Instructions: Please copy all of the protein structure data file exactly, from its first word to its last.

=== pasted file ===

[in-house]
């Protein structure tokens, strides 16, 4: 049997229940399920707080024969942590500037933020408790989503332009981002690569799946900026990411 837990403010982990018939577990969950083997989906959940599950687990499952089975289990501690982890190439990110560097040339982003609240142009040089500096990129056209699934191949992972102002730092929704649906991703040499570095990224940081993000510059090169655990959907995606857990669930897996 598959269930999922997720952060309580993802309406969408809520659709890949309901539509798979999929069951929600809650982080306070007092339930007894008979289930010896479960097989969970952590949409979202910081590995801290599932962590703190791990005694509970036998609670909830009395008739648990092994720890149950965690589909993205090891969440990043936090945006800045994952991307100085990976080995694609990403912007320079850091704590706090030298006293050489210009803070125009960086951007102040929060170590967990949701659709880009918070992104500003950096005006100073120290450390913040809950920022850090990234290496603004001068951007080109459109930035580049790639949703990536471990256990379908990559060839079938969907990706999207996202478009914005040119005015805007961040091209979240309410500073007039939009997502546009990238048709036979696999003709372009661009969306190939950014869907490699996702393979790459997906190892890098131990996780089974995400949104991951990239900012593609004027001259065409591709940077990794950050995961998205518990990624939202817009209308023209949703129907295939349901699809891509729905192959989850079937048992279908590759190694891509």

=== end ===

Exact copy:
[in-house]
């Protein structure tokens, strides 16, 4: 049997229940399920707080024969942590500037933020408790989503332009981002690569799946900026990411 837990403010982990018939577990969950083997989906959940599950687990499952089975289990501690982890190439990110560097040339982003609240142009040089500096990129056209699934191949992972102002730092929704649906991703040499570095990224940081993000510059090169655990959907995606857990669930897996 598959269930999922997720952060309580993802309406969408809520659709890949309901539509798979999929069951929600809650982080306070007092339930007894008979289930010896479960097989969970952590949409979202910081590995801290599932962590703190791990005694509970036998609670909830009395008739648990092994720890149950965690589909993205090891969440990043936090945006800045994952991307100085990976080995694609990403912007320079850091704590706090030298006293050489210009803070125009960086951007102040929060170590967990949701659709880009918070992104500003950096005006100073120290450390913040809950920022850090990234290496603004001068951007080109459109930035580049790639949703990536471990256990379908990559060839079938969907990706999207996202478009914005040119005015805007961040091209979240309410500073007039939009997502546009990238048709036979696999003709372009661009969306190939950014869907490699996702393979790459997906190892890098131990996780089974995400949104991951990239900012593609004027001259065409591709940077990794950050995961998205518990990624939202817009209308023209949703129907295939349901699809891509729905192959989850079937048992279908590759190694891509």